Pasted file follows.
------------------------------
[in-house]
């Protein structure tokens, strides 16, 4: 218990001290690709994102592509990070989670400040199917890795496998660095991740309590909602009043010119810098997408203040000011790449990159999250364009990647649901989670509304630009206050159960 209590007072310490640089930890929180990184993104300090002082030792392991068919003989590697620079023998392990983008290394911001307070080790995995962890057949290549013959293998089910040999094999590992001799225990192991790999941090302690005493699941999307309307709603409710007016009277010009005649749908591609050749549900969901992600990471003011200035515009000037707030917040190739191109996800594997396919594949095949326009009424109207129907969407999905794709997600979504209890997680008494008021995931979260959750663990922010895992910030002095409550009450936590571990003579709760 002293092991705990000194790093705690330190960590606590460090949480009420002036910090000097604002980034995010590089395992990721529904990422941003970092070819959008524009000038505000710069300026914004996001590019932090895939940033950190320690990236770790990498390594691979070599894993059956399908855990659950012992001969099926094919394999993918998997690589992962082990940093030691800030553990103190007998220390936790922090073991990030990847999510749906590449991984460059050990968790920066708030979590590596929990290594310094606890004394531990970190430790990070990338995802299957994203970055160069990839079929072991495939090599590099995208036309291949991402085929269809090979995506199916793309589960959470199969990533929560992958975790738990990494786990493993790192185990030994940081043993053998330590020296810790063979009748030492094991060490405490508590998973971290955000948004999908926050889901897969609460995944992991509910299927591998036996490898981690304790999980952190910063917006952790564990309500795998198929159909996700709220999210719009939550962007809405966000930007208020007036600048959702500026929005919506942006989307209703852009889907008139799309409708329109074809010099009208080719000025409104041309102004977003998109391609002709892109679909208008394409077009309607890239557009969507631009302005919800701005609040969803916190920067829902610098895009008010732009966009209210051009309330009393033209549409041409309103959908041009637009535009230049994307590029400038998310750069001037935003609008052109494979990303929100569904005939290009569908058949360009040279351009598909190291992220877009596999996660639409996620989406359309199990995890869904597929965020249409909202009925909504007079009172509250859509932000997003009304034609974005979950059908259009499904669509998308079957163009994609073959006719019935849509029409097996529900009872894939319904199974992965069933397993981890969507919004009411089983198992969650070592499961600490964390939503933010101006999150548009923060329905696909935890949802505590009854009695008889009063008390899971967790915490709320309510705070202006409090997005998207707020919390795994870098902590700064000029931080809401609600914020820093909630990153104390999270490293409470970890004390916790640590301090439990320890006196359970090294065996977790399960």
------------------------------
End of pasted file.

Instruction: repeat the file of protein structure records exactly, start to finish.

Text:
[in-house]
């Protein structure tokens, strides 16, 4: 218990001290690709994102592509990070989670400040199917890795496998660095991740309590909602009043010119810098997408203040000011790449990159999250364009990647649901989670509304630009206050159960 209590007072310490640089930890929180990184993104300090002082030792392991068919003989590697620079023998392990983008290394911001307070080790995995962890057949290549013959293998089910040999094999590992001799225990192991790999941090302690005493699941999307309307709603409710007016009277010009005649749908591609050749549900969901992600990471003011200035515009000037707030917040190739191109996800594997396919594949095949326009009424109207129907969407999905794709997600979504209890997680008494008021995931979260959750663990922010895992910030002095409550009450936590571990003579709760 002293092991705990000194790093705690330190960590606590460090949480009420002036910090000097604002980034995010590089395992990721529904990422941003970092070819959008524009000038505000710069300026914004996001590019932090895939940033950190320690990236770790990498390594691979070599894993059956399908855990659950012992001969099926094919394999993918998997690589992962082990940093030691800030553990103190007998220390936790922090073991990030990847999510749906590449991984460059050990968790920066708030979590590596929990290594310094606890004394531990970190430790990070990338995802299957994203970055160069990839079929072991495939090599590099995208036309291949991402085929269809090979995506199916793309589960959470199969990533929560992958975790738990990494786990493993790192185990030994940081043993053998330590020296810790063979009748030492094991060490405490508590998973971290955000948004999908926050889901897969609460995944992991509910299927591998036996490898981690304790999980952190910063917006952790564990309500795998198929159909996700709220999210719009939550962007809405966000930007208020007036600048959702500026929005919506942006989307209703852009889907008139799309409708329109074809010099009208080719000025409104041309102004977003998109391609002709892109679909208008394409077009309607890239557009969507631009302005919800701005609040969803916190920067829902610098895009008010732009966009209210051009309330009393033209549409041409309103959908041009637009535009230049994307590029400038998310750069001037935003609008052109494979990303929100569904005939290009569908058949360009040279351009598909190291992220877009596999996660639409996620989406359309199990995890869904597929965020249409909202009925909504007079009172509250859509932000997003009304034609974005979950059908259009499904669509998308079957163009994609073959006719019935849509029409097996529900009872894939319904199974992965069933397993981890969507919004009411089983198992969650070592499961600490964390939503933010101006999150548009923060329905696909935890949802505590009854009695008889009063008390899971967790915490709320309510705070202006409090997005998207707020919390795994870098902590700064000029931080809401609600914020820093909630990153104390999270490293409470970890004390916790640590301090439990320890006196359970090294065996977790399960």